In an unusual move, IRS asked the Tax Court to reconsider the Court's recent opinion in Bosque Canyon Ranch, notwithstanding that the opinion decided every issue in favor of IRS. IRS asked the Tax Court to determine the actual value of the conservation easements at issue in the case. This is unusual because the charitable deductions for the easements were denied in full on technical grounds unrelated to the value of the easements. (For a discussion of these technical issues as they relate to Bosque, including a perpetuity issue and inadequate baseline documentation, click here and here. For a detailed discussion of the Bosque facts, click here.)
Why, one might ask, did IRS throw a challenge flag when the ruling on the field went against the other team? IRS apparently wanted to get additional support for the “gross valuation misstatement” penalty that the Tax Court imposed on the easement deductions. The Tax Court held that a valuation penalty can apply even if the Court makes no determination of value. The IRS motion suggests that it recognizes the ruling is vulnerable upon appellate review. The case is expected to be appealed to the 5th Circuit Court of Appeals.
In Bosque, the Tax Court decided that the 40% gross valuation misstatement penalty applied in the case because the deduction was reduced to zero on technical grounds. Citing the Supreme Court's holding in U.S. v. Woods, the Tax Court decided that a gross valuation penalty could apply regardless of the actual value of the donated property. (For a discussion of the Tax Court's penalty holding, click here.) The ruling was an unexpected departure from prior cases and appears to be an unwarranted extension of the Supreme Court's holding in U.S. v. Woods. (In U.S. v. Woods the Supreme Court imposed gross valuation misstatement penalties upon transactions where a taxpayer's basis in property was determined to be zero because the transactions lacked economic substance.)
The implications of the Bosque penalty ruling are troubling. And the issue is not unique to conservation easement donations. Under the Tax Court's rationale, a taxpayer donating property of any type to charity could be hit with a strict liability, 40% valuation penalty if the deduction is disallowed (say, for lack of substantiation), even if the claimed value of the donation was substantially correct. The ruling appears to be a distortion of Congressional intent for the 40% valuation misstatement penalty, as well as an unsupportable extension of U.S. v. Woods. Congress was concerned with overly aggressive appraisals and claims of value. There were existing penalties available for failures to comply with regulatory requirements.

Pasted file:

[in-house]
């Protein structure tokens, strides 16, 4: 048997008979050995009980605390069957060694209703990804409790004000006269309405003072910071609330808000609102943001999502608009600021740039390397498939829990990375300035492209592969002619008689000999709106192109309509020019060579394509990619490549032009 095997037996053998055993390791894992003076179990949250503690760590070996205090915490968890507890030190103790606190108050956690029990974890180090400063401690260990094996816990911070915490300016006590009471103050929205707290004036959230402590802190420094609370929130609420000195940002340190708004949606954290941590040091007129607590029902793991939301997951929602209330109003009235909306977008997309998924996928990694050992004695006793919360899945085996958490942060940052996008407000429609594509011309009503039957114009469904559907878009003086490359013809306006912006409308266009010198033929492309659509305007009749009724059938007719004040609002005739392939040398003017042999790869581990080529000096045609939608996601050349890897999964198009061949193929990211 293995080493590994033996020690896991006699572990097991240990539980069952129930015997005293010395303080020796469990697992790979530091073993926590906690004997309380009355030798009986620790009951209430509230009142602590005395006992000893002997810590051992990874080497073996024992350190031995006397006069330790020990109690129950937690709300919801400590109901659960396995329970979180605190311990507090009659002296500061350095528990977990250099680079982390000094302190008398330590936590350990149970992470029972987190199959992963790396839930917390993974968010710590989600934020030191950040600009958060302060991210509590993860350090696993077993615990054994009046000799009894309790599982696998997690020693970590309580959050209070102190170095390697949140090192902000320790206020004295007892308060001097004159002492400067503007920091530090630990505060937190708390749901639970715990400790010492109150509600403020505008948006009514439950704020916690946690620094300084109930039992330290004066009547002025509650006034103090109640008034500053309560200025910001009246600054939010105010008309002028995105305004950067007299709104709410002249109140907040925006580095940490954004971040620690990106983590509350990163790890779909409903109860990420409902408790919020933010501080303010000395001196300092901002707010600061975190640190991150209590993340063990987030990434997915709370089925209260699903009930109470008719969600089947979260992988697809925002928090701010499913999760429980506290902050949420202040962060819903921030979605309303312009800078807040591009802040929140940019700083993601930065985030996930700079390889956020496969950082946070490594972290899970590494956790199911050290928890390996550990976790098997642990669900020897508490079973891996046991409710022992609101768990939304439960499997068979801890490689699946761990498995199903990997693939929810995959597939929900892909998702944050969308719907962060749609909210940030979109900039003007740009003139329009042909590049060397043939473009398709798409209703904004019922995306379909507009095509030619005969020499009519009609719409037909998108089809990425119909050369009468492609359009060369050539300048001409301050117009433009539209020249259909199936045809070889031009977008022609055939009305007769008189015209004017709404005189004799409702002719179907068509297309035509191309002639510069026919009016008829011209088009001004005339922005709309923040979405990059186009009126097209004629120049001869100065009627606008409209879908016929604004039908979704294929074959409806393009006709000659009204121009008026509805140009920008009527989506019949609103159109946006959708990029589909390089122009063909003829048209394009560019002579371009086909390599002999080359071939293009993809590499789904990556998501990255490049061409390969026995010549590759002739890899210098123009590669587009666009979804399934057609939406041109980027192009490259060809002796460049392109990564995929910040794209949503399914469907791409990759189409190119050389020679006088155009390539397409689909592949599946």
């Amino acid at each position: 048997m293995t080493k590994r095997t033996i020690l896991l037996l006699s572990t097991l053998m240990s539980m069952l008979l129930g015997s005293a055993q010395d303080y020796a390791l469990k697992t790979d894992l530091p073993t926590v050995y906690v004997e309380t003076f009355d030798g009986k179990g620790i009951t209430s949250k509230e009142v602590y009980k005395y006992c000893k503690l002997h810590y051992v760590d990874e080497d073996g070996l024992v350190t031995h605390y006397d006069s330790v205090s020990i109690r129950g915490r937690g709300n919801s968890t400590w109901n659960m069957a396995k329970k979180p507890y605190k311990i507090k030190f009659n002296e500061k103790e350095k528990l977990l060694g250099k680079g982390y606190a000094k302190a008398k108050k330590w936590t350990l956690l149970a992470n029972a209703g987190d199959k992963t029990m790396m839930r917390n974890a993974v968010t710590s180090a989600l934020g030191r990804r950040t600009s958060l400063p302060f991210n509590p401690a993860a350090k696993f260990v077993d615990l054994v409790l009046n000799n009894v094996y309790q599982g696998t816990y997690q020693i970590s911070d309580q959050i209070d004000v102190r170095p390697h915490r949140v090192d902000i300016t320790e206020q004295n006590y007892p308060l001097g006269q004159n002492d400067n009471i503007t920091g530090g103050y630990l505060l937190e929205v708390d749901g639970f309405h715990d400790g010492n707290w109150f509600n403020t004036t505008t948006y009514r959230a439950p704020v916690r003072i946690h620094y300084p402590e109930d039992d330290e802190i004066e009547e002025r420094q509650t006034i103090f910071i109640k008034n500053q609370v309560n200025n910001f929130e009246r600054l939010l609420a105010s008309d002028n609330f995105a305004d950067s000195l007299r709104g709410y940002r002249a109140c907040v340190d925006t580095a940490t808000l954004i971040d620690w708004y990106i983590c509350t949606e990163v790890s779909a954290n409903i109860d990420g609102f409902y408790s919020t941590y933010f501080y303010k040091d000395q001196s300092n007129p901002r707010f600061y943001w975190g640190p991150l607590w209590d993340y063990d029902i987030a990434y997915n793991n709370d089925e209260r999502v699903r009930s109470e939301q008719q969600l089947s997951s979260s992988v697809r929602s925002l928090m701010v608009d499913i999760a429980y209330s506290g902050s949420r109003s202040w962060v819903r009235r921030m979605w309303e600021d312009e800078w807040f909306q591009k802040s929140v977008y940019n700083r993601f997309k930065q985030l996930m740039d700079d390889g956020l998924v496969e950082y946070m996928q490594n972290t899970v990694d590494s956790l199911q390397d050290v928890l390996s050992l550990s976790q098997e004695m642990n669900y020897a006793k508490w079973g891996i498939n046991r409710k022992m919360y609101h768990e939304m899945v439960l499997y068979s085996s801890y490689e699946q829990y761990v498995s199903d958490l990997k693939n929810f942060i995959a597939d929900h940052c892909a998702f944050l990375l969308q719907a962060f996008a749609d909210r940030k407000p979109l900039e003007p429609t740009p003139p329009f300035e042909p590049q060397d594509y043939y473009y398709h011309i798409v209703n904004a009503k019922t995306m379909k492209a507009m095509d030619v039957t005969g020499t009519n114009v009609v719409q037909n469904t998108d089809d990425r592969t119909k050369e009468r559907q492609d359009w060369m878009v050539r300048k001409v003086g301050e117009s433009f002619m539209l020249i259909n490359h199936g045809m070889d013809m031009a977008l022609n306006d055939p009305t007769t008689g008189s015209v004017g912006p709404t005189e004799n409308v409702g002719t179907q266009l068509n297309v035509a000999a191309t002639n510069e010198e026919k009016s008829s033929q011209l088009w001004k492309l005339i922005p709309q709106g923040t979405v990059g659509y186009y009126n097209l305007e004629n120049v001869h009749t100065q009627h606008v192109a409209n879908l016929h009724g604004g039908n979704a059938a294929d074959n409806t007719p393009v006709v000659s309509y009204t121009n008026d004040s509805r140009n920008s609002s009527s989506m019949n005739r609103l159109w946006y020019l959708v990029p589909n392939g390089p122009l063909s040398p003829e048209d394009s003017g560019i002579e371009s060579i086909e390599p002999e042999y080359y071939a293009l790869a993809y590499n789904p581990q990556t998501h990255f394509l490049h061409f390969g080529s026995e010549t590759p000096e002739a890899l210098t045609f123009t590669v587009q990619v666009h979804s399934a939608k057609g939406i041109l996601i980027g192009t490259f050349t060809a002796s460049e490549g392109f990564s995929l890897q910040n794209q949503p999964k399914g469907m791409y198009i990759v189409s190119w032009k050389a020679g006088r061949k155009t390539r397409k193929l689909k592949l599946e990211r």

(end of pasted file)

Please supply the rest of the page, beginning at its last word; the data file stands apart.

The IRS motion for reconsideration in Bosque suggests that IRS is worried that the Fifth Circuit Court of Appeals might reverse the Tax Court's decision to impose the gross valuation misstatement penalty without any determination of value. IRS wanted an alternative ground on which the penalty could be upheld, which would leave standing the Tax Court's ruling that actual value is not relevant. We believe that IRS wants to be able to cite the Bosque opinion to support strict liability, gross valuation penalties in cases of technical, “foot fault” failures.
The Tax Court denied the IRS motion as being untimely (the motion was made shortly before the Court entered its final decision and months after the opinion was issued). So, the ruling on the field is under review. The issue will be clearly presented on appeal, whether a valuation penalty may be imposed without an actual determination of value and regardless of the actual value of donated property.